• @JörgWMittag I was also thinking about bringing up NewSpeak. This is a bit of an aside, but object-capability languages (like NewSpeak, E, and, more and more, JavaScript) absolutely require a certain amount dependency injection. This is what forces the DI, not the "dynamicness". More relevant to the question, there are those who argue for not bothering with DI frameworks even in statically typed languages e.g. softwaremill.com/the-no-framework-scala-di-framework or youtube.com/watch?v=xPlsVVaMoB0 – Derek Elkins May 30 '17 at 6:22
  • @DerekElkins: You are right. I was referring to Newspeak specifically, where Object-Capability-Safety is implemented through its extreme dynamicness. (Really everything is a dynamic message send, so everything that you could conceivably send a message to, needs to either returned by another message send or injected.) – Jörg W Mittag May 30 '17 at 10:23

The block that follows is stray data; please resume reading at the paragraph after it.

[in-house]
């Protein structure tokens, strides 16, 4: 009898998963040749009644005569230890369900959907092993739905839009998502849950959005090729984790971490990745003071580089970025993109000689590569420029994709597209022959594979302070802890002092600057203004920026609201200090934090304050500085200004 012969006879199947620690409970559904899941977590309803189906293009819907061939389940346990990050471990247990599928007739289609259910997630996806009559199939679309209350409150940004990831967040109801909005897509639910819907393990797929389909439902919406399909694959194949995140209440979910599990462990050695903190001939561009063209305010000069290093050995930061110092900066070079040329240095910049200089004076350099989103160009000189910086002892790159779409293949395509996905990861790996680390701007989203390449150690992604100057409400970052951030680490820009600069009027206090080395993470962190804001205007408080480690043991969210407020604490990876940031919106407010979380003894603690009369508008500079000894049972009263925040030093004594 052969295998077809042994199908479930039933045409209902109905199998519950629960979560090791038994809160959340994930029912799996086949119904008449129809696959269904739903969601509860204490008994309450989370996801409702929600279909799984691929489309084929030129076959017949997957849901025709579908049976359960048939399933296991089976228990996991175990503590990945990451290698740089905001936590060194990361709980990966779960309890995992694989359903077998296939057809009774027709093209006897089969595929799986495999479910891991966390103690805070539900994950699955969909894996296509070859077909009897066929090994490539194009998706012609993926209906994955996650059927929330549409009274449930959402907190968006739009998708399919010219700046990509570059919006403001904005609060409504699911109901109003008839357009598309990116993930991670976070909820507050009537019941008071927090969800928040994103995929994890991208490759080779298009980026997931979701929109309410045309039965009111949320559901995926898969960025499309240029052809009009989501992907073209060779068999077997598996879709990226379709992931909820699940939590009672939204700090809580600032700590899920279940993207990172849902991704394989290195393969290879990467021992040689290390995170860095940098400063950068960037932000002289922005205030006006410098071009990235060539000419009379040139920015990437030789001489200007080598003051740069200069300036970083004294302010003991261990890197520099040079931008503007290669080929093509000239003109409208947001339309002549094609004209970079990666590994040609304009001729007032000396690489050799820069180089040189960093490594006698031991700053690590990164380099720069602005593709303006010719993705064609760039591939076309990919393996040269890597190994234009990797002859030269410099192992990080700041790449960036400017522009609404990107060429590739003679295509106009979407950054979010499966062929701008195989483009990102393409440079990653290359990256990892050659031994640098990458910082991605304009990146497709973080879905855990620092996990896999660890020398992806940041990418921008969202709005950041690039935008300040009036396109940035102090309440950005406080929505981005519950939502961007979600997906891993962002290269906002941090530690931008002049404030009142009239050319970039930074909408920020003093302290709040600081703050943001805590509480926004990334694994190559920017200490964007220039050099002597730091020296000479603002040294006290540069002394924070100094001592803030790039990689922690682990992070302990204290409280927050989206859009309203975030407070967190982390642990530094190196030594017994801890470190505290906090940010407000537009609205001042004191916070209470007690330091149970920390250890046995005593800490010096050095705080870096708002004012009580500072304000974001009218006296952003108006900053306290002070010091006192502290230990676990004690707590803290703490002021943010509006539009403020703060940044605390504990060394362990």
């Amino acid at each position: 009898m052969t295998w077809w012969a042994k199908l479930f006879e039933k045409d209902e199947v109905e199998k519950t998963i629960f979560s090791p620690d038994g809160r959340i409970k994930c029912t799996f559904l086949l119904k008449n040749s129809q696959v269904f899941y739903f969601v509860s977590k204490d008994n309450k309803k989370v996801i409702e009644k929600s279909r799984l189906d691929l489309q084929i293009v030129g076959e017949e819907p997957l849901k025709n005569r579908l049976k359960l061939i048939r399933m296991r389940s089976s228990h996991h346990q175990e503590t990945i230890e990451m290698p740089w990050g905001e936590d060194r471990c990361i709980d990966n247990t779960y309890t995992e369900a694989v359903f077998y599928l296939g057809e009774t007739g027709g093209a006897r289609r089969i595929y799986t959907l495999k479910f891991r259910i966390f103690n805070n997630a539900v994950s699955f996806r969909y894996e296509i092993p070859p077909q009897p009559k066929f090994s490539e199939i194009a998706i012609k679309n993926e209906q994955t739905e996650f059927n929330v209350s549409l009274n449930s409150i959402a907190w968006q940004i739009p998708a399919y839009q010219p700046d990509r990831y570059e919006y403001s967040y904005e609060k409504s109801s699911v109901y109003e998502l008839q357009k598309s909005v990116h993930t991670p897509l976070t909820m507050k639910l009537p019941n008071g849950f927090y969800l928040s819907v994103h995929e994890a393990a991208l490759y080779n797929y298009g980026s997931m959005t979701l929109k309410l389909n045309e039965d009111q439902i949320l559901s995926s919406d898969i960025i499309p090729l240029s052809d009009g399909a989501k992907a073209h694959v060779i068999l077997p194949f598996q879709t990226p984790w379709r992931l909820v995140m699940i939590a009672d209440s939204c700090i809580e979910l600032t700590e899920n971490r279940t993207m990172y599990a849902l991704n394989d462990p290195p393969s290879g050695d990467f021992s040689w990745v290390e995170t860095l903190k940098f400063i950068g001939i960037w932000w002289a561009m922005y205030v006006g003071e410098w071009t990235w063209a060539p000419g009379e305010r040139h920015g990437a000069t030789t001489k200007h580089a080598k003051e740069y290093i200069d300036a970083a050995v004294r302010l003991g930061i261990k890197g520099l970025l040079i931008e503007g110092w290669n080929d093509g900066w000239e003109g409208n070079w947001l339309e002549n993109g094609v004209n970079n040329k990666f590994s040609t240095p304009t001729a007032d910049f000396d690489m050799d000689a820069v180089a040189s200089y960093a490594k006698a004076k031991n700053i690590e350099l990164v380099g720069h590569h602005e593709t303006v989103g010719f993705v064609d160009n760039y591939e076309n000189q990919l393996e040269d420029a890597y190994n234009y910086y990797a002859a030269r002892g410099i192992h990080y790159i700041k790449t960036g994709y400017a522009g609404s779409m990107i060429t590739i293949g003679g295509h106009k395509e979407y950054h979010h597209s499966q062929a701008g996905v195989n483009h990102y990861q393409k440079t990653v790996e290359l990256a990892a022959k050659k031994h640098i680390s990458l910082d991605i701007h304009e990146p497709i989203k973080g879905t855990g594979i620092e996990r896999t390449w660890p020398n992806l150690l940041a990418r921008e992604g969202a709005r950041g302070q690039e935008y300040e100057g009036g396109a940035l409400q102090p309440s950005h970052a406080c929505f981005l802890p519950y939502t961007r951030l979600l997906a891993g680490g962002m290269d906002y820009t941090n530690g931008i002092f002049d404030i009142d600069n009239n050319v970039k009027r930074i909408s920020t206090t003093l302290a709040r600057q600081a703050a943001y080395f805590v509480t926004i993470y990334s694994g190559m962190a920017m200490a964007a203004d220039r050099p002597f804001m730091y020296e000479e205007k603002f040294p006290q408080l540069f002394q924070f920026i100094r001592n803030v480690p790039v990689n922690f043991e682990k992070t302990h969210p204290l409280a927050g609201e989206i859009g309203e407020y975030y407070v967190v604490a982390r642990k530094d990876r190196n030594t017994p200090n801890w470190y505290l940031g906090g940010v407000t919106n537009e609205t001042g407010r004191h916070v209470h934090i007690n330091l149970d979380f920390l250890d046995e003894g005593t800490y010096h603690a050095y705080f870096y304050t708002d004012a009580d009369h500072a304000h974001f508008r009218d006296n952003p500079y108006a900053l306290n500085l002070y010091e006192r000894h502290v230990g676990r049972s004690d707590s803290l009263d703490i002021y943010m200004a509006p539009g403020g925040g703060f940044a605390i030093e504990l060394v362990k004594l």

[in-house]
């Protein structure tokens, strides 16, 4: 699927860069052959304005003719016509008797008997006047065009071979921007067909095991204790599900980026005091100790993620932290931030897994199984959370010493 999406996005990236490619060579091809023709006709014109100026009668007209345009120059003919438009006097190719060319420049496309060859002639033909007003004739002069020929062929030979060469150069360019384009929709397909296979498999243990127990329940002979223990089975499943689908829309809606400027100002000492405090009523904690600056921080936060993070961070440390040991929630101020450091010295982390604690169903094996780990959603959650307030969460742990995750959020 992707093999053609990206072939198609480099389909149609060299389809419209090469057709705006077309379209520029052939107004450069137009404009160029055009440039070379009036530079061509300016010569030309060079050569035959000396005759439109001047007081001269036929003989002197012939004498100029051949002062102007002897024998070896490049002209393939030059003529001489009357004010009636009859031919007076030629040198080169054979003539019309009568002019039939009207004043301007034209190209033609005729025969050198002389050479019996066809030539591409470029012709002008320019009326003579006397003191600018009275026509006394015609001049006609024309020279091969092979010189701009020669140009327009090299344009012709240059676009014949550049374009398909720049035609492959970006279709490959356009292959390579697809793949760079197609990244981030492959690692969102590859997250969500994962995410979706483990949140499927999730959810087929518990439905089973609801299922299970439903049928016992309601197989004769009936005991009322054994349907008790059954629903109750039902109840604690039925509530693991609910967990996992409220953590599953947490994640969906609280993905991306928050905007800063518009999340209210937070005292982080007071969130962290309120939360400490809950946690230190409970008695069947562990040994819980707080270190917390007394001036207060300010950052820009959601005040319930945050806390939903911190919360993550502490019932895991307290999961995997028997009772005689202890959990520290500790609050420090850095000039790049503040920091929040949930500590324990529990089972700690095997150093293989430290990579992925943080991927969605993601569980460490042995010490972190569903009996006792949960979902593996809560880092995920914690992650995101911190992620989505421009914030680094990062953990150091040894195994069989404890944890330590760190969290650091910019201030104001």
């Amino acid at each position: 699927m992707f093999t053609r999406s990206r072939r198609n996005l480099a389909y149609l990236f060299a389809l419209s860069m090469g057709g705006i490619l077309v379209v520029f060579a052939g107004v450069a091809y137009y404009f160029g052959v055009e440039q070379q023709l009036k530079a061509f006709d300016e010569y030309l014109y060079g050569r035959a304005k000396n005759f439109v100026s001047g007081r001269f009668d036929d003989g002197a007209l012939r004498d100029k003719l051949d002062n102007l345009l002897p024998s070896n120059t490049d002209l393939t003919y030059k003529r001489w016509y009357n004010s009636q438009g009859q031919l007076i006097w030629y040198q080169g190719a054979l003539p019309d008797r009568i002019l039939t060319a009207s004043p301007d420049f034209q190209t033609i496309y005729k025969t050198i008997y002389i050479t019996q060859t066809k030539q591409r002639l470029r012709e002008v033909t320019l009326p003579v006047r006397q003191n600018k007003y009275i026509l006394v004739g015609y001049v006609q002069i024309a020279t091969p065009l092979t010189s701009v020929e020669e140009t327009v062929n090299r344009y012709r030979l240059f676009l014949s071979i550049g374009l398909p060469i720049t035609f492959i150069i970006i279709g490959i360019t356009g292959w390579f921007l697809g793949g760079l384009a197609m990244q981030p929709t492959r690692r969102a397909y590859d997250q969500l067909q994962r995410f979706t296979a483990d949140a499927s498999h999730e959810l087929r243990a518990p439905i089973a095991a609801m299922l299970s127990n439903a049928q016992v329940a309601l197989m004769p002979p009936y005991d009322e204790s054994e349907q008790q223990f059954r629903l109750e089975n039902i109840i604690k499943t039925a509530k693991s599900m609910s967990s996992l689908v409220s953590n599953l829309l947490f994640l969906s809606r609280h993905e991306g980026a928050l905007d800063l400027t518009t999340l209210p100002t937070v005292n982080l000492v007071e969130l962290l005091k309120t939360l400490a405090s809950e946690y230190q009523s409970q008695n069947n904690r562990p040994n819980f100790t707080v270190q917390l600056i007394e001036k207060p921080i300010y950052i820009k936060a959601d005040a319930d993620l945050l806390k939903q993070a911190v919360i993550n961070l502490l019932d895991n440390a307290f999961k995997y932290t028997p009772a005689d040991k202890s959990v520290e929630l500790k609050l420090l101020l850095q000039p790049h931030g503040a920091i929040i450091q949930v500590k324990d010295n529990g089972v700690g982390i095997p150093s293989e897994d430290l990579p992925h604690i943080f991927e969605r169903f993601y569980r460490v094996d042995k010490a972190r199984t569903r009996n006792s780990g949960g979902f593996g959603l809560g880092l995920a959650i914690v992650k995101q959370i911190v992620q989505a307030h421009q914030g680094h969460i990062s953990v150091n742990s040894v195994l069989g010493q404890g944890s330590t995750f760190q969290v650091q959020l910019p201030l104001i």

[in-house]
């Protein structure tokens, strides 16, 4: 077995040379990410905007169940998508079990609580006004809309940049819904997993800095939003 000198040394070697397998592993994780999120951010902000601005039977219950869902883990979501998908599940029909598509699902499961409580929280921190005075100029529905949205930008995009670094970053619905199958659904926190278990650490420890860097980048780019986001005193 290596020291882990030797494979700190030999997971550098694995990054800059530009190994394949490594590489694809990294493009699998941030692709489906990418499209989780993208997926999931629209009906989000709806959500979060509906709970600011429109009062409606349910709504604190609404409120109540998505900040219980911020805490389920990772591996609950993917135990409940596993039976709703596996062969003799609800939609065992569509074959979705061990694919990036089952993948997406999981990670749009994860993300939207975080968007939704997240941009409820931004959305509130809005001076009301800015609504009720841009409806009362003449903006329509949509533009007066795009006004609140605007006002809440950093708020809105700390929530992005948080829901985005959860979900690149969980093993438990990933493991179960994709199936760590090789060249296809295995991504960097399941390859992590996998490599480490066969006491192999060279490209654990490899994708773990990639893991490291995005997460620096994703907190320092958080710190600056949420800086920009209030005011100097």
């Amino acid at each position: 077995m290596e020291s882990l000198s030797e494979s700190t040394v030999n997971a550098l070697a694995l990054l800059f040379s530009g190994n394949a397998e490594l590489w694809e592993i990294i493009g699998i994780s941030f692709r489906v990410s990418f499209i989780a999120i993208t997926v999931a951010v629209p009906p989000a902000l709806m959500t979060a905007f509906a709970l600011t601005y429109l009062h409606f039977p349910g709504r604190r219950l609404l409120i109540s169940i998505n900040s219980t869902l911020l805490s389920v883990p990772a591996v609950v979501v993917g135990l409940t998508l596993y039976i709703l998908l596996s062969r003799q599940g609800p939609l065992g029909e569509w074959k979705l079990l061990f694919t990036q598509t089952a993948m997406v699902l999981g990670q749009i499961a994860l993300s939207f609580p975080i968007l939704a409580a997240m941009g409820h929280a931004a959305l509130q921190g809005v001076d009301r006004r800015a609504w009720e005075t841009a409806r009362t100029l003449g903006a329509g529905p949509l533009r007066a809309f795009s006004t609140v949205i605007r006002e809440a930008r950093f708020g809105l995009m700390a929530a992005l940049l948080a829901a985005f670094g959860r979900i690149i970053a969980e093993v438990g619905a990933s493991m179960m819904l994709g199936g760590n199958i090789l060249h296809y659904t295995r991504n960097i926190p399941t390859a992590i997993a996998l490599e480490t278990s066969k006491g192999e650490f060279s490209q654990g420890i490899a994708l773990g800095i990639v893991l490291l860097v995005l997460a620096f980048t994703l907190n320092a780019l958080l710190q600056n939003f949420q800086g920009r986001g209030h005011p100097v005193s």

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The main benefit of a DI framework is that it moves construction into a different language (xml, json, whatever). This enforces not mixing construction code with behavior code. It's a poor programming team that needs that, but it works.

DI doesn't require a framework. Simply not mixing these responsibilities is enough. Construction also doesn't have to be done procedurally in main. You're entitled to use every feature of the language. Creational patterns have come a long way. It's when you mix use and construction that you find yourself hard coding dependencies with no way to override.

Good defaults are extremely easy to override as needed in a language with named parameters. This makes a much bigger impact to DI then dynamic typing. DI works well in dynamic languages. Even prototypical languages can benefit. That's because DI's is more then just mechanical. It actually makes code easier to read, if you're doing it right.